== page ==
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Tony Fahey's Philosophy Blog

In this forum I have posted some of the 'big ideas' of those thinkers that have most influenced the way we think today. From the various postings you will see, notwithstanding the esteem in which their 'philosophies' are held, that these thinkers do not always hold corresponding views. It is important to realise that the philosophy does not ask you to surrender your beliefs:your own 'worldviews', only to ensure that those you hold so dear are worthy of esteem in which you hold them.

Thursday, May 10, 2012

Aquinas and his writings of straw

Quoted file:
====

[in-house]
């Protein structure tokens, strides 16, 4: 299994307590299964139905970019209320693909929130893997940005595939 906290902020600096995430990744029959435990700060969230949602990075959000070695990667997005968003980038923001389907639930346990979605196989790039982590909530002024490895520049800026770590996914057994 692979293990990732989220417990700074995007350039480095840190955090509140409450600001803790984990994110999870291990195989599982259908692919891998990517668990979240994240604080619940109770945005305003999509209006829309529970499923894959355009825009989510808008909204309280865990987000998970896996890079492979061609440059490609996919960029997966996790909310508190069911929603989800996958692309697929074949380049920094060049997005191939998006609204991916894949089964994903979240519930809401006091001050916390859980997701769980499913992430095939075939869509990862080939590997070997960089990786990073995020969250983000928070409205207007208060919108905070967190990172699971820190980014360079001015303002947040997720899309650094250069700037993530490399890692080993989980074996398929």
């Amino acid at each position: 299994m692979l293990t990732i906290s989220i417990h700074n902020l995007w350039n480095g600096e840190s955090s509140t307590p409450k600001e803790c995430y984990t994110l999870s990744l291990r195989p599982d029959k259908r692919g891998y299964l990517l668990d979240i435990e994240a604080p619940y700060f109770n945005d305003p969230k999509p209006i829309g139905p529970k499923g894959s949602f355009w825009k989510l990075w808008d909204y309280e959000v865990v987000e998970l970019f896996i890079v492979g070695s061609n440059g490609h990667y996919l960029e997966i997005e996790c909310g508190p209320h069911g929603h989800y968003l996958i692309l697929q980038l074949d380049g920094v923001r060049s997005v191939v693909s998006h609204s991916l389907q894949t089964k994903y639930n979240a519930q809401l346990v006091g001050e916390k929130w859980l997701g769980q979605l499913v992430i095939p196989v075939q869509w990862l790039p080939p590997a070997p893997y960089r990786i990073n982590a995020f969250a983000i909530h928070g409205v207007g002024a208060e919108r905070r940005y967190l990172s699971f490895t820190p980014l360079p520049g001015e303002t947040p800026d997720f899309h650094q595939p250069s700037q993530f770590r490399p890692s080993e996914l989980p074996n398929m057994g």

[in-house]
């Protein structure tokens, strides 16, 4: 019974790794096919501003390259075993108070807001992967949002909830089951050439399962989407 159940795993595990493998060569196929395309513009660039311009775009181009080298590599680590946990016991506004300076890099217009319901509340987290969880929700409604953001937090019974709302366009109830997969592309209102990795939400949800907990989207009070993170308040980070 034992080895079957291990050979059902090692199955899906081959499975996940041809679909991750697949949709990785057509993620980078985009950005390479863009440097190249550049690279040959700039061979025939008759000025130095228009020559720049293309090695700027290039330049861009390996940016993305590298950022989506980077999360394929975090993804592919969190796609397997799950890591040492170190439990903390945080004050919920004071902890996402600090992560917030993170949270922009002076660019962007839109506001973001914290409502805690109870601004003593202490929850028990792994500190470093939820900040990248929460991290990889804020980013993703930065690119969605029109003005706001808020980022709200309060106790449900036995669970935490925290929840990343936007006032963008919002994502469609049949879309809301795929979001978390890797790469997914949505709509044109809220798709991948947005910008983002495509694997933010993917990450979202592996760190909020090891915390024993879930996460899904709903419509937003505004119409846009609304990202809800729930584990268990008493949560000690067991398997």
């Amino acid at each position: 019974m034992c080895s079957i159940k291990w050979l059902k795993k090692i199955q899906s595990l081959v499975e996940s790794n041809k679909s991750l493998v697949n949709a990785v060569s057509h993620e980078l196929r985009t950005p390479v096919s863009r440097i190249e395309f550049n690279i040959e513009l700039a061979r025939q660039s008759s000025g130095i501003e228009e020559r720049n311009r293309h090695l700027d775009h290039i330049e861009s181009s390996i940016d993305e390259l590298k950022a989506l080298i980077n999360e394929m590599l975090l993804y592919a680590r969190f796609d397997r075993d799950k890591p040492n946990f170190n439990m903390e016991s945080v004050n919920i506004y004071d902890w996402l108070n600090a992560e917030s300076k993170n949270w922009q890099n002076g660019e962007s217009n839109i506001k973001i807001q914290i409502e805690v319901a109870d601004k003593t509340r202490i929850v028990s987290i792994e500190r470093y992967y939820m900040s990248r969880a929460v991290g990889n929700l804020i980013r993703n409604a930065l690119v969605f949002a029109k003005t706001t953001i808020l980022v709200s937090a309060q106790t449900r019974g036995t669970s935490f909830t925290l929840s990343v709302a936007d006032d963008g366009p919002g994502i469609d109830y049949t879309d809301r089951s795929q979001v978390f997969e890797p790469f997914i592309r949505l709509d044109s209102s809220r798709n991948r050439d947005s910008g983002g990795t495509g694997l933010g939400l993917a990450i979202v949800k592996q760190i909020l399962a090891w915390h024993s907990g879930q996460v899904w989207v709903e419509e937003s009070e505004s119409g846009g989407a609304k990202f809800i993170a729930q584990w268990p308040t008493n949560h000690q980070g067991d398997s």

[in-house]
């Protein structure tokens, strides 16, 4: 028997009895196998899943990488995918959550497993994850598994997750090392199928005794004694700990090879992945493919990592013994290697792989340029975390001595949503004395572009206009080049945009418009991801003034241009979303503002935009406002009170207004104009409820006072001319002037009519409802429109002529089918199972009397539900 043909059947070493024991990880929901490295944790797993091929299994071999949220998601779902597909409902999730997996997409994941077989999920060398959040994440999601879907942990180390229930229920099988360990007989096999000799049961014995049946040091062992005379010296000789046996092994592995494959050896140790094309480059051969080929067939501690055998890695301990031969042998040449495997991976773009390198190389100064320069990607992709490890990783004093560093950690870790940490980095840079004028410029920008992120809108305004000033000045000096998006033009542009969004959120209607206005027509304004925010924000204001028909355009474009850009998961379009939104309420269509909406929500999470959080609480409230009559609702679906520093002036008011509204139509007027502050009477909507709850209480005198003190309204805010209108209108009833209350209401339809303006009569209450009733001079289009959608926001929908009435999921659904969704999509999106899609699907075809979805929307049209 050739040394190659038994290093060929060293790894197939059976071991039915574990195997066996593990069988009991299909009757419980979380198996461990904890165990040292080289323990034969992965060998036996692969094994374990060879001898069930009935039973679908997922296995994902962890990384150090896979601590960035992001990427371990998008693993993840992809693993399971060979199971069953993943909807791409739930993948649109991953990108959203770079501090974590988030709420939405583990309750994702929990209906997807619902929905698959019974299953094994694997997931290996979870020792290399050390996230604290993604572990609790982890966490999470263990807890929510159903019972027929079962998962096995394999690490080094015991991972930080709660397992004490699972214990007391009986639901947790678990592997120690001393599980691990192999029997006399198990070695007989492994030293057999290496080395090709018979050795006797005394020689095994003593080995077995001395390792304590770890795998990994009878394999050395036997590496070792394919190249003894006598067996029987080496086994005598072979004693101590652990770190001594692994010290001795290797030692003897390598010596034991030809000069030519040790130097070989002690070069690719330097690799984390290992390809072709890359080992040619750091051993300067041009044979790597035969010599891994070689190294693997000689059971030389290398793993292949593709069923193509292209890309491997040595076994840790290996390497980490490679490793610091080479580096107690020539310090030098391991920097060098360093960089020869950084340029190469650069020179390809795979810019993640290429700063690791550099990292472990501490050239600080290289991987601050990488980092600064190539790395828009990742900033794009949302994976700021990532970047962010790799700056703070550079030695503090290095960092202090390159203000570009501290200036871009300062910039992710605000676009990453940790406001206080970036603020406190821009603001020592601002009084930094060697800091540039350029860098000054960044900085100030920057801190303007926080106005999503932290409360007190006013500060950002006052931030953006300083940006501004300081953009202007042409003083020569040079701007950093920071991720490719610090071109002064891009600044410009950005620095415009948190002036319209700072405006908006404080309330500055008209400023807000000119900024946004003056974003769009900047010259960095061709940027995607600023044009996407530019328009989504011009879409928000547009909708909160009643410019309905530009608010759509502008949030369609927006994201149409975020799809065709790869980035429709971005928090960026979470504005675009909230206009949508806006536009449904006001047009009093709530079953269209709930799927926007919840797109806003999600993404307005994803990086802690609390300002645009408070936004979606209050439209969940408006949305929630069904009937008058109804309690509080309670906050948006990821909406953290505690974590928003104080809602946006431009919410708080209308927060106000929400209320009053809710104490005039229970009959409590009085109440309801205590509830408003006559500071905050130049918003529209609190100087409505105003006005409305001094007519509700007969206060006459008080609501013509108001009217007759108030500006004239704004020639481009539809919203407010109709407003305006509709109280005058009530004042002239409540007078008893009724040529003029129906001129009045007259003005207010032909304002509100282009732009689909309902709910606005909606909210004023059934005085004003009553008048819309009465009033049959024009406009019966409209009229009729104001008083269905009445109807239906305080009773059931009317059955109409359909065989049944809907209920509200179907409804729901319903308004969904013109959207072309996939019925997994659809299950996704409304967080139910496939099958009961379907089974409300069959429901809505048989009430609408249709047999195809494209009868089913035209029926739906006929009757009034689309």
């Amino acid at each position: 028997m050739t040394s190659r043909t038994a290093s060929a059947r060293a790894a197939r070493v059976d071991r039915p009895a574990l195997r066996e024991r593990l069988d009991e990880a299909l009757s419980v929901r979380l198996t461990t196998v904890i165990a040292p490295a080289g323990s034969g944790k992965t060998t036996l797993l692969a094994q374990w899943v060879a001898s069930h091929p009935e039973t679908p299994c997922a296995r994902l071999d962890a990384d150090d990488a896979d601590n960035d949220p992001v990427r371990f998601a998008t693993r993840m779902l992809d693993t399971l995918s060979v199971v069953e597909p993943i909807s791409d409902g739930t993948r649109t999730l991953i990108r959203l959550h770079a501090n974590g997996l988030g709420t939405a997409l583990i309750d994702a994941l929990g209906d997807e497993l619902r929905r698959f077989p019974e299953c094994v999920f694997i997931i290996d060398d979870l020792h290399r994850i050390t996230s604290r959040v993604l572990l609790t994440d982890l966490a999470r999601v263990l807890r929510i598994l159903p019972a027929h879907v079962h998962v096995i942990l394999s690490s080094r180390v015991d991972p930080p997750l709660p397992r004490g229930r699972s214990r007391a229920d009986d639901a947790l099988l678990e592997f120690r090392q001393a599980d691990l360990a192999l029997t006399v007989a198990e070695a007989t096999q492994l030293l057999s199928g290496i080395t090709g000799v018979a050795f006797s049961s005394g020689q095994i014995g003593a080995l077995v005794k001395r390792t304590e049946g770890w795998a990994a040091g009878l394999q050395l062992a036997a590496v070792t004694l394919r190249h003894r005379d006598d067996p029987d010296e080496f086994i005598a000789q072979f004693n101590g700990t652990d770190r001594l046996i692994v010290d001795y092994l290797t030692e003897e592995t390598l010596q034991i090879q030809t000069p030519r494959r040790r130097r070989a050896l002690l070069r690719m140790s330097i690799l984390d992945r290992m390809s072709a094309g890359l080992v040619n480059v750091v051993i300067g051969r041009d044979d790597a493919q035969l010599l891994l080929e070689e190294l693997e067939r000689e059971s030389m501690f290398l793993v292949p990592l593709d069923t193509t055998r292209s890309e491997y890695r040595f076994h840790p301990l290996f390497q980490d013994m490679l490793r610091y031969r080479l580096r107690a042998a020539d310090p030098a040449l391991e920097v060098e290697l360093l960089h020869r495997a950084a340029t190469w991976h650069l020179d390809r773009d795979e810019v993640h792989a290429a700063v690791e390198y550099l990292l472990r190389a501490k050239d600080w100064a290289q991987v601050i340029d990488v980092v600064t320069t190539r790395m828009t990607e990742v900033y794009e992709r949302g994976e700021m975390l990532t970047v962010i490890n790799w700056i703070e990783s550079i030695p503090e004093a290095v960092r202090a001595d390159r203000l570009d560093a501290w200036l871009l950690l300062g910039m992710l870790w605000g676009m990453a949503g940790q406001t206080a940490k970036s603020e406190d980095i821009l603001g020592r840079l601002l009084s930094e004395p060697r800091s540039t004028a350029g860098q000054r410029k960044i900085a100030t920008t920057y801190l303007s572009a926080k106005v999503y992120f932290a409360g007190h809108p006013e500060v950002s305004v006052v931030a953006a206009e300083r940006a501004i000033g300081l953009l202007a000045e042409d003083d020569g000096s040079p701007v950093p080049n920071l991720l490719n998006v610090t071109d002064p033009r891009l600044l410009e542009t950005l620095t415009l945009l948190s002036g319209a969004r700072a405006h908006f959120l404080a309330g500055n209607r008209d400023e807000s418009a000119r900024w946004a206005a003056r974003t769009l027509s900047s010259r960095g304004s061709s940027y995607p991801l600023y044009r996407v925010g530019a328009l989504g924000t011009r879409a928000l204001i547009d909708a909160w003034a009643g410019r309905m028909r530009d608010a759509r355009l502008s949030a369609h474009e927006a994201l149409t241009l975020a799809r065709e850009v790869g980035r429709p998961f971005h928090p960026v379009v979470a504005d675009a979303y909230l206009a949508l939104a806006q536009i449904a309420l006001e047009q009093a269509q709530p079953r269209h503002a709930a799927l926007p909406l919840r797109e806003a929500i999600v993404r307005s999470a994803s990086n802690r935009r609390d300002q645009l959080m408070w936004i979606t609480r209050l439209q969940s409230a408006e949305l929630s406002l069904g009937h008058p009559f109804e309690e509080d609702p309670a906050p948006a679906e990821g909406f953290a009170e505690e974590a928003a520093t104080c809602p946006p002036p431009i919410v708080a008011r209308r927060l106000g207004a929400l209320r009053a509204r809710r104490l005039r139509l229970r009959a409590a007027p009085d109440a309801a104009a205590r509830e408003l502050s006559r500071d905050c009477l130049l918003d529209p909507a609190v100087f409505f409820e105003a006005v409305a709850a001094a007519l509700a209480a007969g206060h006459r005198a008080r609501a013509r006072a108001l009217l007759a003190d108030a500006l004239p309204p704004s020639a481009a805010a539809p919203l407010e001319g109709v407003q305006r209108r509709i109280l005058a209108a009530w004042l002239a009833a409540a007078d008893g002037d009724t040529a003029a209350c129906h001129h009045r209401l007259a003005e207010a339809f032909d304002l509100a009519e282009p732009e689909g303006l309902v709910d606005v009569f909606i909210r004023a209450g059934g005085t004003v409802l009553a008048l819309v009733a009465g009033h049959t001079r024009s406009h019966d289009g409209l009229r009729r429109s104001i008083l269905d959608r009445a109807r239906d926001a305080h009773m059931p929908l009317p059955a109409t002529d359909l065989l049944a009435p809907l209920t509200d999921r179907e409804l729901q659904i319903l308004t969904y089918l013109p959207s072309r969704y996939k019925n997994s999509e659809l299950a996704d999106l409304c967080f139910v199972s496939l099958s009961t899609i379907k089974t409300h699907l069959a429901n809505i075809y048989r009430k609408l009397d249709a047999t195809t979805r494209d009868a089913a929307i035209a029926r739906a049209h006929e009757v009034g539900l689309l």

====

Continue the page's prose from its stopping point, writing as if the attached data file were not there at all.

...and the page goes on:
I was recently asked that, on the approach of his demise, whether it was true that Thomas Aquinas said to his secretary, Reginald of Piperno, words to the effect that all he had written seemed to him as if they were of straw. By way of response, I had to admit that it is reported that he did say such a thing. I suppose in fairness to him he was comparing his writings to that which he believed had been given to him in divine revelation, or as he put it 'in prayer'. It should be remembered that for Aquinas, philosophy or reason was always a poor second – a handmaiden - to theology or orthodox Christian teachings. Much the same way as Augustine is credited with ‘Christianising’ Plato, Aquinas is credited with doing the same for Aristotle. Notwithstanding the fact that reason dictated otherwise, he firmly believed he could use Aristotle’s philosophy to underpin his five proofs for the existence of God. The bottom line is Aquinas was primarily an ultra orthodox Christian theologian. So much so, indeed, that he went along with the Inquisition’s view that anyone who rejected the Christian doctrine should be seen as a heretic and treated as such. So much so, indeed, that he went along with the Inquisition’s view that anyone who rejected the Christian doctrine should be seen as a heretic and treated as such. Quoting St Jerome, he held that the Church should 'cut off the decayed flesh, expel the mangy sheep from the fold, lest the whole house, the whole paste, the whole body, the whole flock, burn, perish, rot, die'. Even decades before papal infallibility became enshrined in Christian doctrine in 1870, Aquinas, as early as the thirteenth century, held that anybody who did not accept the Pope’s declarations as infallible, or who did not accept as infallible the authority that the Pope invested in his loyal servants, should be condemned as a heretic. Adding to that, for Aquinas a heretic was also anyone who did not believe in Christ, or who, as we say today, behaved as 'a la carte' Christians. That is, to restrict belief to those points of Christian doctrine that one finds most suitable to oneself.

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